Mount Meru Climbing Routes


How many routes are there to Climb Mount Meru, and which one is the best for inexperienced Climber?

Answer ( 1 )


    There is only route to Mount Meru and the Momella route is the only route up Mt Meru. It starts at Momella gate on the eastern side of the mountain and goes to the summit along the northern arm of the horseshoe crater.

    The route can be done comfortably in four days (three nights). Trekkers aren’t allowed to begin after 3pm, which means that if you travel to the park by bus you’ll almost certainly have to camp and wait until the next day to start climbing.

    While Meru is small compared to Kilimanjaro, don’t underestimate it: because of the steepness, many have found that Meru is almost as difficult a climb. And it’s still high enough for you to feel the effects of altitude, so don’t try to rush up if you’re not properly acclimatized.

    Day 1: Momella gate to Miriakamba Hut (10km, four to five hours, 1000m ascent) There are two routes, one long and one short, at the start of the climb. Most people prefer taking the mostly forested long route up and the short route down, so that’s how the trek is described here. And do watch out for buffaloes…

    From Momella gate, the road winds uphill for an hour to Fig Tree Arch, a parasitic wild fig that originally grew around two other trees, eventually strangling them. Now only the fig tree remains, with its distinctive arch large enough to drive a car through. After another hour the track crosses a large stream, just above Maio Falls, and one hour further you’ll reach Kitoto Camp, with excellent views over the Momella Lakes and out to Kilimanjaro in the distance. It’s then one final hour to Miriakamba Hut (2514m). From Miriakamba you can walk to the Meru Crater floor (a two- to three-hour return trip) either in the afternoon of Stage 1 or during Stage 4 (there is time to do it on the morning of Stage 2, but this is a bad idea as it reduces your time for acclimatisation), but you need to let your guide know you want to do this before starting the climb. The path across the floor leads to Njeku Viewpoint on a high cliff overlooking a waterfall, with excellent views of the Ash Cone and the entire extent of the crater.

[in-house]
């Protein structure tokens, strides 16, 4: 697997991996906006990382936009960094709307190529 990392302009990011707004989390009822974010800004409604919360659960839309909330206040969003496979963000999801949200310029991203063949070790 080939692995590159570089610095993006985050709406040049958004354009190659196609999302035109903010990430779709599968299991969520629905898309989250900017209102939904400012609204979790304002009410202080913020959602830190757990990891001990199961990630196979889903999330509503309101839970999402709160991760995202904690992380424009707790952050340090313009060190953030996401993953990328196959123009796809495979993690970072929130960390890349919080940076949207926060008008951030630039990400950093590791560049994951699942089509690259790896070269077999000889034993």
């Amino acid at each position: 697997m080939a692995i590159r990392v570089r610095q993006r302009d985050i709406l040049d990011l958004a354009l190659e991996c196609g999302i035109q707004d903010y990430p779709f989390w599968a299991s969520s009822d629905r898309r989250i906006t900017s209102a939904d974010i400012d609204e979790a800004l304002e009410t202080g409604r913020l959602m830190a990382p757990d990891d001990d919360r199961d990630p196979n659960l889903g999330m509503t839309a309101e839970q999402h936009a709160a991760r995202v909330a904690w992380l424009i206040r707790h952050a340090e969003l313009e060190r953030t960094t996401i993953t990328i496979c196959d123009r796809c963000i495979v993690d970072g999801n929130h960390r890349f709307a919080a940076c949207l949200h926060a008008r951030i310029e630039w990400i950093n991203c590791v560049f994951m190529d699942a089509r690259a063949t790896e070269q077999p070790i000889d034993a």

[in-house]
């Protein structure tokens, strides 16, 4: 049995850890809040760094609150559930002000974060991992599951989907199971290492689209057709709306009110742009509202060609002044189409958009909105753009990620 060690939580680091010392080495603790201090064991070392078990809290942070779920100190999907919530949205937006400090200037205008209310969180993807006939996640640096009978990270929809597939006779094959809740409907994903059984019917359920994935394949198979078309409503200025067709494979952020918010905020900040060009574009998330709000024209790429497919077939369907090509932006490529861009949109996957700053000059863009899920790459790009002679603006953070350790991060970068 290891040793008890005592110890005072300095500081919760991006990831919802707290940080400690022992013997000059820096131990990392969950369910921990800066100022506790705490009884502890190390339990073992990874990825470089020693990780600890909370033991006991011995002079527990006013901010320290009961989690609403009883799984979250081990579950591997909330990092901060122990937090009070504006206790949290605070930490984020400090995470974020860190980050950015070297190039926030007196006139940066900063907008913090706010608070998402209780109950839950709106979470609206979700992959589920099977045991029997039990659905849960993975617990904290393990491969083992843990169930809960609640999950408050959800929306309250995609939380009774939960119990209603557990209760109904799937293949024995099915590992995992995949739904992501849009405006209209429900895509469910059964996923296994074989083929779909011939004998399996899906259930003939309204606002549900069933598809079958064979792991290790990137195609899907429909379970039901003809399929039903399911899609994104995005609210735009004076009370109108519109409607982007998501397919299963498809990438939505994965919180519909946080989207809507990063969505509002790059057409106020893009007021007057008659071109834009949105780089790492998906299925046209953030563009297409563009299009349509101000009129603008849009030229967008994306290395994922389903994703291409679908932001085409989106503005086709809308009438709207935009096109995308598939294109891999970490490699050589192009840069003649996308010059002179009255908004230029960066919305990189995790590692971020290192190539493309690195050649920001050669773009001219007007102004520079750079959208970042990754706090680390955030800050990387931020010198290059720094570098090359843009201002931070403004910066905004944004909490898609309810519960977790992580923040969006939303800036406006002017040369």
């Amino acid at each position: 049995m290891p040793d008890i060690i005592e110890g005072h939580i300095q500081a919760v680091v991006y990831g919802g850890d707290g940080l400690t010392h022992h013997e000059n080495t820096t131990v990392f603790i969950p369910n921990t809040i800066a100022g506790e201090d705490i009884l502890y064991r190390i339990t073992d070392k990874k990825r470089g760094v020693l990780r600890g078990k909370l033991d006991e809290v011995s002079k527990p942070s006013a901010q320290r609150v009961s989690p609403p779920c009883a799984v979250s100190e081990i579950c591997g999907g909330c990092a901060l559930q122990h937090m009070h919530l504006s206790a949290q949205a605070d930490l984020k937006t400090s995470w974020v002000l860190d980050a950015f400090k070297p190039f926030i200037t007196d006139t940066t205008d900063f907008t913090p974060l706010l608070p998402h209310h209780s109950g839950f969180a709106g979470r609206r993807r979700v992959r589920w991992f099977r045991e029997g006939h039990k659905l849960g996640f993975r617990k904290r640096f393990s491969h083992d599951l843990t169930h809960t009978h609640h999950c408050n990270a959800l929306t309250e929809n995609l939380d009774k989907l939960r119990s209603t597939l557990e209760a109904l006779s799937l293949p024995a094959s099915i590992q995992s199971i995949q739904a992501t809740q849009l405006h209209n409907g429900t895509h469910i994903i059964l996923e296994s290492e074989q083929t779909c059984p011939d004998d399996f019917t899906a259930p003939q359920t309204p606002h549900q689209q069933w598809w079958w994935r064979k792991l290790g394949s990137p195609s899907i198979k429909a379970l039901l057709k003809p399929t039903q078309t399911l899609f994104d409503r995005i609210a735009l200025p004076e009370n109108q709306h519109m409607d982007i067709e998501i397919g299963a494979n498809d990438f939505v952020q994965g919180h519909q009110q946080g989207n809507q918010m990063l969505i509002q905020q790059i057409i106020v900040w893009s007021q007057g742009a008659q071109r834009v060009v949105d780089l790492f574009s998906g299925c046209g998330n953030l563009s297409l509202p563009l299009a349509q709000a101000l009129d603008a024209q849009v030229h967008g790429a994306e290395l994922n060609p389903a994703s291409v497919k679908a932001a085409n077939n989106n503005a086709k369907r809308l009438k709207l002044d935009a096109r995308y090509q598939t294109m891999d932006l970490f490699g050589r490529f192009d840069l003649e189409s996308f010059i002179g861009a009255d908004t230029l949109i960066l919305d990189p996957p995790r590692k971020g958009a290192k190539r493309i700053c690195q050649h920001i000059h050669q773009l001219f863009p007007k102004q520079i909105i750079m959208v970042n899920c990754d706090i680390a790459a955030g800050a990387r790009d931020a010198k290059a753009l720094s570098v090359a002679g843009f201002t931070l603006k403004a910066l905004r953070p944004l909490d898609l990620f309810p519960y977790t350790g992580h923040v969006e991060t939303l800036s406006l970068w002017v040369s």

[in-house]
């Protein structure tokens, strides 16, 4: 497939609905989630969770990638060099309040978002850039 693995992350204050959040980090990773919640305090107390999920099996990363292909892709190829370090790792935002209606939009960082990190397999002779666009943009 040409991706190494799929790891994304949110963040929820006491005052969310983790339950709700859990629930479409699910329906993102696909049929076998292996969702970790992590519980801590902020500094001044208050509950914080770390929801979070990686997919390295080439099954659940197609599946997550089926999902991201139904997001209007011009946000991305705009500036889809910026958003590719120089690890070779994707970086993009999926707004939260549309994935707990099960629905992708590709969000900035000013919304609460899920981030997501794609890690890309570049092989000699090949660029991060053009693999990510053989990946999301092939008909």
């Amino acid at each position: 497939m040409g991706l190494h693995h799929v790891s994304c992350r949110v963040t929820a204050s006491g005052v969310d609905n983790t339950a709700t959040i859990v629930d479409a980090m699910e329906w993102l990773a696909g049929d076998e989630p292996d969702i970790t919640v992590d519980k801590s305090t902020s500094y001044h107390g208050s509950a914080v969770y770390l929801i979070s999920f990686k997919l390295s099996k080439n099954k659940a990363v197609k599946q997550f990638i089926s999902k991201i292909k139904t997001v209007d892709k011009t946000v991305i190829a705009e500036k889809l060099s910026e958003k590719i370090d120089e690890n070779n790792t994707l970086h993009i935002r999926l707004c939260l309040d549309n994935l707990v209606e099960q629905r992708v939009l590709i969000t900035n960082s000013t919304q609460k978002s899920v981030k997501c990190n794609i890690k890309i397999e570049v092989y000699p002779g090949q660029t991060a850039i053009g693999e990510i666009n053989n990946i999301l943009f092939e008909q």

Day 2: Miriakamba Hut to Saddle Hut (4km, three to five hours, 1250m ascent) From Miriakamba the path climbs steeply up through pleasant glades to reach Topela Mbogo (Buffalo Swamp) after 45 minutes and Mgongo Wa Tembo (Elephant Ridge) after another 30 minutes. From the top of Mgongo Wa Tembo there are great views down into the crater and up to the main cliffs below the summit. Continue through some open grassy clearings and over several stream beds (usually dry) to Saddle Hut (3570m).

    From Saddle Hut a side trip to the summit of Little Meru (3820m) takes about an hour and gives impressive views of Meru’s summit, the horseshoe crater, the top of the Ash Cone and the sheer cliffs of the crater’s inner wall. As the sun sets behind Meru, casting huge jagged shadows across the clouds, the snows on Kili turn orange and then pink as the light fades.

    Day 3: Saddle Hut to Meru Summit and return (5km, four to five hours, 816m ascent, plus 5km, two to three hours, 816m descent) This stage, along a very narrow ridge between the outer slopes of the mountain and the sheer cliffs of the inner crater, promises some of the most dramatic and exhilarating trekking anywhere in East Africa. During the rainy season, ice and snow can occur on this section of the route, so take care. If there’s no mist, the views from the summit are spectacular.

    If you’re looking forward to watching the sun rise behind Kilimanjaro, but you’re not keen on attempting this section in the dark, the views at dawn are just as impressive from Rhino Point (3814m), about an hour from Saddle Hut, as they are from the summit, perhaps even more so because you’ll also see the main cliffs of the crater’s inner wall being illuminated by the rising sun.

    Day 4: Saddle Hut to Momella gate (5km, three to five hours, 2250m descent) From Saddle Hut, retrace the Stage 2 route to Miriakamba. From Miriakamba, the short path descends gradually down the ridge directly to Momella gate. It goes through forest some of the way, then open grassland, where giraffes and zebras are often seen.

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